Cracking QR codes for customers and businesses - Hawaii News Now - KGMB and KHNL

Cracking QR codes for customers and businesses

A typical QR code A typical QR code
Crystal Ishikawa Crystal Ishikawa
Jesse DeRamos Jesse DeRamos
Mallory Moriguchi Mallory Moriguchi
A smart phone reads another QR code A smart phone reads another QR code

By Teri Okita – bio | email

HONOLULU (HawaiiNewsNow) - Have you seen those black-and-white, square barcodes popping up everywhere lately? They're called QR or quick response codes. They're a growing marketing tool for businesses and a way for techies - and basically, anyone who owns a smart phone - to get a good deal.

For the past six months, the Honolulu Burger Co. has been using QR codes to lasso in customers. "It spreads the word. A lot of people tell us, ‘Oh, we didn't know about you guys 'til the coupon came out'," says Crystal Ishikawa, counter server at Honolulu Burger Co. The company has been operating less than a year, but going high-tech is simply the new way of doing business.

That's why Jesse DeRamos has his own QR code in the works. He plans to mount his code on the side of his Filipino fusion food truck called Flipt Out.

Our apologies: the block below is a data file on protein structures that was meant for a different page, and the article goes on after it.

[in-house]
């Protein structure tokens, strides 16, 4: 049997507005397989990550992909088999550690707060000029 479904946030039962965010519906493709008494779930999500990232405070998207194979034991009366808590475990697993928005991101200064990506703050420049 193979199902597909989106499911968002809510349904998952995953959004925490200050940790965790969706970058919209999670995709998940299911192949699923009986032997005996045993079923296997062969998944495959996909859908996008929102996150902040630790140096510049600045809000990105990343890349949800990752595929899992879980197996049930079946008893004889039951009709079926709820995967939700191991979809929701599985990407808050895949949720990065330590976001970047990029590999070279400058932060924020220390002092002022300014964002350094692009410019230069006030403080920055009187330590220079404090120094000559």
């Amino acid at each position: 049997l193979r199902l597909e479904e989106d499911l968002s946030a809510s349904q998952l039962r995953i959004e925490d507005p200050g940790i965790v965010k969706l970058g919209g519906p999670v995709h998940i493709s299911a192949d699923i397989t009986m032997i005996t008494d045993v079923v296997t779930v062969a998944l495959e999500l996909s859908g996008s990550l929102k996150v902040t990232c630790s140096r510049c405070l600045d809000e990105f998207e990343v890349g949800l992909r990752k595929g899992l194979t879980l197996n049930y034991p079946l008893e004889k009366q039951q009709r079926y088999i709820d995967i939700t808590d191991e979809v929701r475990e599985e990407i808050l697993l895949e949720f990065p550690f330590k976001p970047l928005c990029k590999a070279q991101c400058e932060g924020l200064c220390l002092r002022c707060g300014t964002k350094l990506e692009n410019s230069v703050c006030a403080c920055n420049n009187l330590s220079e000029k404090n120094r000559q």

"Most of our foodies are techies, also, and they all have smart phones," says DeRamos. "They all have cool tablets and whatevers, and they all have QR readers. So, if we start using them on our trucks, that will help circulate our advertisement."

QR codes are found in many magazines and newspapers. They're similar to one-dimensional barcodes we see in supermarkets, but these are two-dimensional. The encoded information can be a text, data, or link. It's a way to give consumers immediate access to information - and businesses are using it in all kinds of ways.

Take real estate, for instance. You're walking by. You see a home you like. You want some more information. You see the QR code on the For Sale sign outside the house. You scan the code, and there's the home listing on your smart phone.

A Toyota subsidiary created QR codes in 1994 to track auto parts. The Japanese now use them in everyday life ... and, come to think of it, death. A Japanese tombstone-maker is even using QR codes to keep folks connected to loved ones in the afterlife by putting them on the grave. A quick scan at the gravesite brings up pictures and messages about the dearly departed.

Here in Hawaii, though, consumers use QR codes for much simpler reasons. "I use them for discounts at restaurants and different shops. They do half-off," says Mallory Moriguchi.

In order to use QR codes on your smart phones, you'll need to download a QR code reader, and many are free apps, including I-nigma, Red Laser, and Scan Life. One quick scan and you could be on your way to deep discounts and a world of information.


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